Historic canal network playing a 21st century role to help alleviate water shortages


The Canal & River Trust is highlighting the role that its nationwide 250-year-old canal network can play in providing a more resilient UK water supply, including proposals to transfer water for millions more people currently experiencing drought. 

Photo: Janet RIchardson

Already the nation’s canals transfer over 300 million litres of water each day to supply millions of homes and businesses in Bristol, the southwest, and Cheshire.  And the Canal & River Trust is working with the water industry to progress the use of the Grand Union Canal in the Midlands which, in the years ahead, will provide a daily transfer of up to a further 115 million litres of water from Severn Trent’s catchment in the Midlands to Affinity Water customers in Bedfordshire.

The Trust is also championing more than a dozen further schemes across the country using, for example, the Oxford Canal, and the Regent’s Canal in London, to transfer water for domestic supply. The schemes would utilise spare capacity in the canal network or use canals to move supply between water companies. 

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In addition to the canal network’s role in supplying and moving resource between water companies, the Canal & River Trust supplies canal water to industry to cool offices and data centres as an alternative to the use of drinking water supplies – sparing the use of costly treated drinking water where canals are a local alternative.  Existing schemes are in London Docklands, West London and the Midlands.

Richard Parry, chief executive of the Canal & River Trust, comments: “Once the arteries of the Industrial Revolution, canals are today playing an equally important role bringing nature into cities, improving community wellbeing and tackling health inequalities, as well as supporting jobs and local economies.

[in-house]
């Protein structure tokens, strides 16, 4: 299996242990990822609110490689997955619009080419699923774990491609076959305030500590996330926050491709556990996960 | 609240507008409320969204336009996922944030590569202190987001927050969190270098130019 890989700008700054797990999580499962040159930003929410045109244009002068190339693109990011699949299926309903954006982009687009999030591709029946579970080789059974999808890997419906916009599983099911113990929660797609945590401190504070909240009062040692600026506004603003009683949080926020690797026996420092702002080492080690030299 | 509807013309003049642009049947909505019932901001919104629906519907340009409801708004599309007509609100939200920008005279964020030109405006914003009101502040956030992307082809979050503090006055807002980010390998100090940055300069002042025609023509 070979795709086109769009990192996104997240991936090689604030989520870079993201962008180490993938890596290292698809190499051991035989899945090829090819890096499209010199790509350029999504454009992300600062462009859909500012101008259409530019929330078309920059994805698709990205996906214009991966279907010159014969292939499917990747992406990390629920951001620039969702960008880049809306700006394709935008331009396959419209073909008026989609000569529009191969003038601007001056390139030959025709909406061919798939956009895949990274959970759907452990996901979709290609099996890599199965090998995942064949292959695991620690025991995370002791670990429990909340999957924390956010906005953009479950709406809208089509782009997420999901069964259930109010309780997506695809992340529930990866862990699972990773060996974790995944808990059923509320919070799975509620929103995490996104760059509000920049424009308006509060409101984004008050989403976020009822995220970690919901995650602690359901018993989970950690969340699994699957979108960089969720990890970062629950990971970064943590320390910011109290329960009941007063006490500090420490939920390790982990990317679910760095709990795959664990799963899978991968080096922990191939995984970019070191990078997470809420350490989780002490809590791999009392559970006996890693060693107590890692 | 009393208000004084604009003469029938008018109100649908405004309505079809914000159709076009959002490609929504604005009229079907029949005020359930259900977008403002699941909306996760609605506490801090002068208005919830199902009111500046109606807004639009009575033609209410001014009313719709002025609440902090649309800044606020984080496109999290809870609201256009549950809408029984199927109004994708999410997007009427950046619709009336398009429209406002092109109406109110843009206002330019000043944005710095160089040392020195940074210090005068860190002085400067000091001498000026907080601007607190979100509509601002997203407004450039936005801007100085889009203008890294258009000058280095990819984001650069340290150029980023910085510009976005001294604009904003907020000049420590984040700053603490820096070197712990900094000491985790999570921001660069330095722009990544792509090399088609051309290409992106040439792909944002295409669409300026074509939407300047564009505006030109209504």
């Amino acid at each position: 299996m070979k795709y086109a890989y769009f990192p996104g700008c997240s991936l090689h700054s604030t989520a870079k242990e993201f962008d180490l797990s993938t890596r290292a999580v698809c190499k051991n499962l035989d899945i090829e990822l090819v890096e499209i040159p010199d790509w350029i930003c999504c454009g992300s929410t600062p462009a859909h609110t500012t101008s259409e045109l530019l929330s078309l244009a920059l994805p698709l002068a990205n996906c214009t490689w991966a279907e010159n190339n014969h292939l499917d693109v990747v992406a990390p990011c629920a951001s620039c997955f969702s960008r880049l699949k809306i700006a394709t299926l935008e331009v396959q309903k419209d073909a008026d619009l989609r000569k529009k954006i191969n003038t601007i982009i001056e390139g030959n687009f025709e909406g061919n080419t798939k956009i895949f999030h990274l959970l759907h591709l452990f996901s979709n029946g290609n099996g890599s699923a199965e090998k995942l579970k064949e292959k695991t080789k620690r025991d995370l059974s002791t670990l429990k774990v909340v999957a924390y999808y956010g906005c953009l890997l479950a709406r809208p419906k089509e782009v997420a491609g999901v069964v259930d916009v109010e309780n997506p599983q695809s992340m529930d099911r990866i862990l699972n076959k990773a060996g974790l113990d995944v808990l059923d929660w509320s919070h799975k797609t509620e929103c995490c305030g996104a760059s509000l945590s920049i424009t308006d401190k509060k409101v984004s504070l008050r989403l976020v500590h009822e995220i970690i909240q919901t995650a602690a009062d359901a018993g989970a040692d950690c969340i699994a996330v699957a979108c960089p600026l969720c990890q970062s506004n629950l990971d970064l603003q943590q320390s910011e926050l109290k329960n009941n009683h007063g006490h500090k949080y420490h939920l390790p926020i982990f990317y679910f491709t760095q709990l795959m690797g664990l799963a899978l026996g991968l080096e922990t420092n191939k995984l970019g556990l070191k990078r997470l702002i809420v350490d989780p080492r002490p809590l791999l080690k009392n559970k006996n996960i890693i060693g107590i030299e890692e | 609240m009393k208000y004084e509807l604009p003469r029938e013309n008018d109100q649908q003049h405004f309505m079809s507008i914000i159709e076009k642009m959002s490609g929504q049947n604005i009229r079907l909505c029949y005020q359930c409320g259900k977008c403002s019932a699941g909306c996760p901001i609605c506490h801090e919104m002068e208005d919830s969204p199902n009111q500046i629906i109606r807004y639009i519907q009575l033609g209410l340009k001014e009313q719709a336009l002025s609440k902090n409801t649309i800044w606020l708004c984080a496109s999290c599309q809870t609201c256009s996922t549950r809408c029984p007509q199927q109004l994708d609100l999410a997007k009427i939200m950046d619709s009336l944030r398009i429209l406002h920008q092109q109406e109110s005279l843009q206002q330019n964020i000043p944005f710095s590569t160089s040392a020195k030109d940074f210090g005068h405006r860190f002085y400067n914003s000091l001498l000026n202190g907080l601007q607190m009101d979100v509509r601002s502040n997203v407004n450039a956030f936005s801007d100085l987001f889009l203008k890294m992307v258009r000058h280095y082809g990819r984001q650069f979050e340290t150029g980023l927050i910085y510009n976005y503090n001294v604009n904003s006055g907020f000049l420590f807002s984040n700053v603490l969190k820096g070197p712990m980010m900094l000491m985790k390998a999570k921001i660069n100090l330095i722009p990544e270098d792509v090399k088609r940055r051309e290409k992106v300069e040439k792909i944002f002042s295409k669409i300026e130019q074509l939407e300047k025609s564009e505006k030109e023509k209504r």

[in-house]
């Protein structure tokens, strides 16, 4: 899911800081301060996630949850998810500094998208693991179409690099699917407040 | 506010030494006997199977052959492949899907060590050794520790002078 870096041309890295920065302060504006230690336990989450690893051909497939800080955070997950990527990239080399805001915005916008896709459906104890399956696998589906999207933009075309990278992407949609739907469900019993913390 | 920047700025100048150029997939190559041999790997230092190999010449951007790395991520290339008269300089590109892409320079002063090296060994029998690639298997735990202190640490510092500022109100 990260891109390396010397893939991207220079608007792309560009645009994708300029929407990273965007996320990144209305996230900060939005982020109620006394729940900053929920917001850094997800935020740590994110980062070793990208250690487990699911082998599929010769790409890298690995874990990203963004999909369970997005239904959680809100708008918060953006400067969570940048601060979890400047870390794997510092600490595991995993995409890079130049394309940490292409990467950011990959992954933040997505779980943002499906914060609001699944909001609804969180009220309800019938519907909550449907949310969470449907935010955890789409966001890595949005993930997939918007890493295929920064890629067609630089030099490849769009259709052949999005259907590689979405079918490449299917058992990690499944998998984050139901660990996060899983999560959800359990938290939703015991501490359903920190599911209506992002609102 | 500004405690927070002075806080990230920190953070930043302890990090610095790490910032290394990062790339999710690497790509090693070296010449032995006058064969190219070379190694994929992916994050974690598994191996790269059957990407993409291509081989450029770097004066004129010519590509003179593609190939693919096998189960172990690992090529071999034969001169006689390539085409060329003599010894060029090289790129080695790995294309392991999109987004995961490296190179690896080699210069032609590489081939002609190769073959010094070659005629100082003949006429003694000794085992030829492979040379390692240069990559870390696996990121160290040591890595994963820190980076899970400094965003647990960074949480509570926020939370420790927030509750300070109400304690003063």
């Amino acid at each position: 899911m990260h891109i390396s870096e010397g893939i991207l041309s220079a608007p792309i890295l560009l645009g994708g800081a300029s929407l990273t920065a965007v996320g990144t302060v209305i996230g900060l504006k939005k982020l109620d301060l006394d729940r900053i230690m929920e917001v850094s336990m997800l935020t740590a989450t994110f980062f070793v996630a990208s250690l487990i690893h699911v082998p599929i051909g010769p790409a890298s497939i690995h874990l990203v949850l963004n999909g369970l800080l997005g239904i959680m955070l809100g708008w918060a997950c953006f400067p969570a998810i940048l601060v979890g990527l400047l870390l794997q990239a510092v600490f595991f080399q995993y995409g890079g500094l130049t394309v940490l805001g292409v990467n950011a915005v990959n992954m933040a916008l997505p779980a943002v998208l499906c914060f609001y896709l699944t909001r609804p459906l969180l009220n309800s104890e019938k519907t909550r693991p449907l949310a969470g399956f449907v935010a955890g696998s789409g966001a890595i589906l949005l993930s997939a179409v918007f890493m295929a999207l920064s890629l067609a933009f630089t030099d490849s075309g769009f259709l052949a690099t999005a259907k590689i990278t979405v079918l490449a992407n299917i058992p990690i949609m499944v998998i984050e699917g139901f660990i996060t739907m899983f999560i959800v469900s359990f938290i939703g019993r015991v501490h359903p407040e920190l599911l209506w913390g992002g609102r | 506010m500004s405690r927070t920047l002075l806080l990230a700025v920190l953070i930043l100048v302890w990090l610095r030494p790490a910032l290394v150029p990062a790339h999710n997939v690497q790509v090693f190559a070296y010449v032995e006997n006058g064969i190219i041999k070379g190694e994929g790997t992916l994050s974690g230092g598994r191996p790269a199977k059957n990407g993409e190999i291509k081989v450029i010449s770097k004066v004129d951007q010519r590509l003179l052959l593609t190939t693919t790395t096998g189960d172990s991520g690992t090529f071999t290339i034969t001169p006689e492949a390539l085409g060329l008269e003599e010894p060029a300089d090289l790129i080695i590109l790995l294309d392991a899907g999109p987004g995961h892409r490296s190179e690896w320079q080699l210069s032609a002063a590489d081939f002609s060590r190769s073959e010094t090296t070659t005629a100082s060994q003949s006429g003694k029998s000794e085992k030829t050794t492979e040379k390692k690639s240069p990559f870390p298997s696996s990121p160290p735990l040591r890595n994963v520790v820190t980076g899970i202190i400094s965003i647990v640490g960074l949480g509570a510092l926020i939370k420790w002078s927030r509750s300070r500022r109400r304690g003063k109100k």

“Because canals span river catchments, they are ready-made to move water between water companies and to be a growing solution as the nation faces up to longer drier summers.  The pace with which these options are being considered must be accelerated if water supply is going to be treated as an urgent problem.

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“Unlike constructing new pipelines or reservoirs, our 2,000-mile Georgian network already exists, linking water company zones in a much more efficient way.  The network is here to make the UK’s water supply more resilient and as affordable as possible for businesses and consumers.  While this requires continued investment to maintain the network, our 250-year-old canals are already a key part of UK infrastructure and this offers a solution that is cheaper and more beneficial to wildlife, the environment, businesses and consumers.”

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